[Sdnp] Proposed SDN BOF charter
anton.ivanov at kot-begemot.co.uk
Tue Sep 20 09:22:41 EDT 2011
>> Apologies, but unless I am mistaken, signalling a TE LSP is not done
>> based on an application request, does not require authentication,
>> authorization and accounting and you are not going to bill for it on
>> on/off basis, right? Or I am missing something?
If I put my developer hat on, you just got a dull look and I went
elsewhere. To amazon probably which gives me an interface which I can
In that case I invoke something I understand, using a framework I
understand an API I understand and I get a result I understand (with my
developer hat on).
Taking my developer's hat off this is limited to RSVP and RSVP semantics.
1. A reservation is not the only thing an app may want from a network.
2. You need per-app authentication not per neighbout
3. You need authentication different from shared key and it must be
4. You must have the usual non-repudiation and so on on the request to
be able to bill for it.
N. Most importantly you must have something which Joe Average Developer
will accept, use and understand.
>>> I think this WG would be most useful to determine the language
>>> application or host talks to the network as today there is very little
>>> done in this area.
>>> The closest is abandoned RSVP Intserv due to the state overload of
>>> micro-flow reservations.
>> Not necessarily. The closest from the perspective of a developer which
>> you pull off the street today will be something from the realm of Amazon
>> web services. If you tell him to program RSVP he will give you a dull
>> look and go somewhere else.
> I am not resurrecting RSVP. I am just trying to inject a little bit of
> pragmatism here. Controllers do not exist. PCE and ALTO does.
I beg to differ. Most telecoms network has a controller. It is called
OSS. Also, in most it does not care about PCE and ALTO and cares only
about its internal state.
Similarly, if there is an interface open to developers it hooks up at
that level and that is for a reason - billing and inventory. Interfaces
hooking up at a lower level are more often an exemption, not the rule.
> And it is true that both PCE and ALTO have today problem of keeping up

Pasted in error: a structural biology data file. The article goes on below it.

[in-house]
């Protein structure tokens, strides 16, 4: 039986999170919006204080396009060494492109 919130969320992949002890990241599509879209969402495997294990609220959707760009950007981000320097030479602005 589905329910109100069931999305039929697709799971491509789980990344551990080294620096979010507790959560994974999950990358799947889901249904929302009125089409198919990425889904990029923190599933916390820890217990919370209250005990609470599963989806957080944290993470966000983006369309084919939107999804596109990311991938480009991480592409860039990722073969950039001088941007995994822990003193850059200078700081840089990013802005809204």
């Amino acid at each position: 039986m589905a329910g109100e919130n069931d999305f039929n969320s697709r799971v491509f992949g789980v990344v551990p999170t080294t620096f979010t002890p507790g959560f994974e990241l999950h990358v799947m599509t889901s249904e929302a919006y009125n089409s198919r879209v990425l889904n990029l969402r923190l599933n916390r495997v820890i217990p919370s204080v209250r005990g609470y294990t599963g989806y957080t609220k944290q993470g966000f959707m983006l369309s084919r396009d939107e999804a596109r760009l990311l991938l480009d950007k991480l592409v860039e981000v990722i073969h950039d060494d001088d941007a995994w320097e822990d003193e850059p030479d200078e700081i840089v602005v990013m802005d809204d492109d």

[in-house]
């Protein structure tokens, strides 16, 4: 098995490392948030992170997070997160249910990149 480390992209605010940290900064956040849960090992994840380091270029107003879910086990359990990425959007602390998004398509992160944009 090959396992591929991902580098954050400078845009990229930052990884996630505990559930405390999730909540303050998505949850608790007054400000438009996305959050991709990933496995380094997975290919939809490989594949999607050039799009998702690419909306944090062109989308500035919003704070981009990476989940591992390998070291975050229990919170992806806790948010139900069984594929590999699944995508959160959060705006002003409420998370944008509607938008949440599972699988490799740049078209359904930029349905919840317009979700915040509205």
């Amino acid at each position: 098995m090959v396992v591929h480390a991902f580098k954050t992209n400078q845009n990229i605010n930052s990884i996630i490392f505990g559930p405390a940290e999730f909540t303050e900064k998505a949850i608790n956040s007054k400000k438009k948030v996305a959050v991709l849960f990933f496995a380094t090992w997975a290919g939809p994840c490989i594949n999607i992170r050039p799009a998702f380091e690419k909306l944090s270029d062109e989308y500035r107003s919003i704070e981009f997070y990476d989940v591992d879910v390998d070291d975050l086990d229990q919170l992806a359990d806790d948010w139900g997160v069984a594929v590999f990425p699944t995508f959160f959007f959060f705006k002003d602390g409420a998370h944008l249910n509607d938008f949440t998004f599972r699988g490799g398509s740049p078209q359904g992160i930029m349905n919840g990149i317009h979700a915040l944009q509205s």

> to the moment decent accuracy of real network state. So all of this is
> sort of guessing from the knowledge of the past not present network
> Putting more controllers will not solve it.
It does not need to. The role of the controller is presentation and
abstraction of the API which allows the application to ask for things in
a manner which is understandable to Joe Average Developer.
> Application should just call a function and should not care if first
> hop router knows how to handle it itself or if it queries some other
True. Spot on.
This in reality however means:
Case A. You put support for your underlying network protocol in every OS
and every router out there and applications can rely on that to ask for
Case B. You put an "over-the-top" method which speaks a language which
is already in the runtimes of all major application frameworks out
there. This in this day and age means REST or to a lesser extent web
You can fight Case A. My guess is that you will probably lose.
Let's face it - we live in a day and age when the dominant software OS
vendor has announced that it is removing global file access and direct
database access from its next OS and leaving only per-app abstract local
storage and web services as your way to talk to the world (that is part
of the Windows 8 preview announcement by the way, I am not joking here).
Did anyone bat an eyelid? Not really. Pitching a new (or extended, but
not fully supported) protocol against that is going to be a tough call.
Tom initially clearly put the goalpoint at "Case B" by putting the words
REST(like) in it. My opinion is +1 because this is what makes the idea
viable. If we continue gunning for protocols which have been around for
15+ years and have been ignored by developers throughout their whole
lifetime we are least likely to succeed.
Cheers, my 2p.
Humans are allergic to change. They love to say, "We've always
done it this way." I try to fight that. That's why I have a clock
on my wall that runs counter-clockwise. -- R.A. Grace Hopper
A. R. Ivanov
E-mail: anton.ivanov at kot-begemot.co.uk
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